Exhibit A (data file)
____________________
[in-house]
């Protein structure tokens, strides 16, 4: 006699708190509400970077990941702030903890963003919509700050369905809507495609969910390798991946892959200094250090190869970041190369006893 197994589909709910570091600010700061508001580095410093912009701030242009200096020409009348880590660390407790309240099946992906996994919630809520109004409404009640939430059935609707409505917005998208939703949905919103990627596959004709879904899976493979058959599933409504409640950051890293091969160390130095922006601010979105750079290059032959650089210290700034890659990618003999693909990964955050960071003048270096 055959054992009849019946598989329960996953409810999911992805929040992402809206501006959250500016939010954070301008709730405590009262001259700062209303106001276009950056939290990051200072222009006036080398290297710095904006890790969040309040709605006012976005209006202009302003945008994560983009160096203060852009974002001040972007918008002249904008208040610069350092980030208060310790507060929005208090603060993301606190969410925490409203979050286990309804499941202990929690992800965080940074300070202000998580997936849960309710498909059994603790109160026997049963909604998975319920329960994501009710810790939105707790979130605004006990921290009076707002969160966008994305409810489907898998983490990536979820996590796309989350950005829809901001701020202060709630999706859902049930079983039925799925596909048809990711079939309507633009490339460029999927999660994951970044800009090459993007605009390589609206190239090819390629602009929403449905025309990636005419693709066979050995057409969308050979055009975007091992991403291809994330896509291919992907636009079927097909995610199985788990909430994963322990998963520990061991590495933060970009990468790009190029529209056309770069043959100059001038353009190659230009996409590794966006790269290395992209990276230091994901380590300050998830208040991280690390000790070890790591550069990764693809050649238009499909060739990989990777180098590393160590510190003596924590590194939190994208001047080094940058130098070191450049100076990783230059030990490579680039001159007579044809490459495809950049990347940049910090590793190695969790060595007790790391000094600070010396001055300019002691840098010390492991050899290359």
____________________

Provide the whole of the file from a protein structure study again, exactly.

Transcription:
[in-house]
């Protein structure tokens, strides 16, 4: 006699708190509400970077990941702030903890963003919509700050369905809507495609969910390798991946892959200094250090190869970041190369006893 197994589909709910570091600010700061508001580095410093912009701030242009200096020409009348880590660390407790309240099946992906996994919630809520109004409404009640939430059935609707409505917005998208939703949905919103990627596959004709879904899976493979058959599933409504409640950051890293091969160390130095922006601010979105750079290059032959650089210290700034890659990618003999693909990964955050960071003048270096 055959054992009849019946598989329960996953409810999911992805929040992402809206501006959250500016939010954070301008709730405590009262001259700062209303106001276009950056939290990051200072222009006036080398290297710095904006890790969040309040709605006012976005209006202009302003945008994560983009160096203060852009974002001040972007918008002249904008208040610069350092980030208060310790507060929005208090603060993301606190969410925490409203979050286990309804499941202990929690992800965080940074300070202000998580997936849960309710498909059994603790109160026997049963909604998975319920329960994501009710810790939105707790979130605004006990921290009076707002969160966008994305409810489907898998983490990536979820996590796309989350950005829809901001701020202060709630999706859902049930079983039925799925596909048809990711079939309507633009490339460029999927999660994951970044800009090459993007605009390589609206190239090819390629602009929403449905025309990636005419693709066979050995057409969308050979055009975007091992991403291809994330896509291919992907636009079927097909995610199985788990909430994963322990998963520990061991590495933060970009990468790009190029529209056309770069043959100059001038353009190659230009996409590794966006790269290395992209990276230091994901380590300050998830208040991280690390000790070890790591550069990764693809050649238009499909060739990989990777180098590393160590510190003596924590590194939190994208001047080094940058130098070191450049100076990783230059030990490579680039001159007579044809490459495809950049990347940049910090590793190695969790060595007790790391000094600070010396001055300019002691840098010390492991050899290359």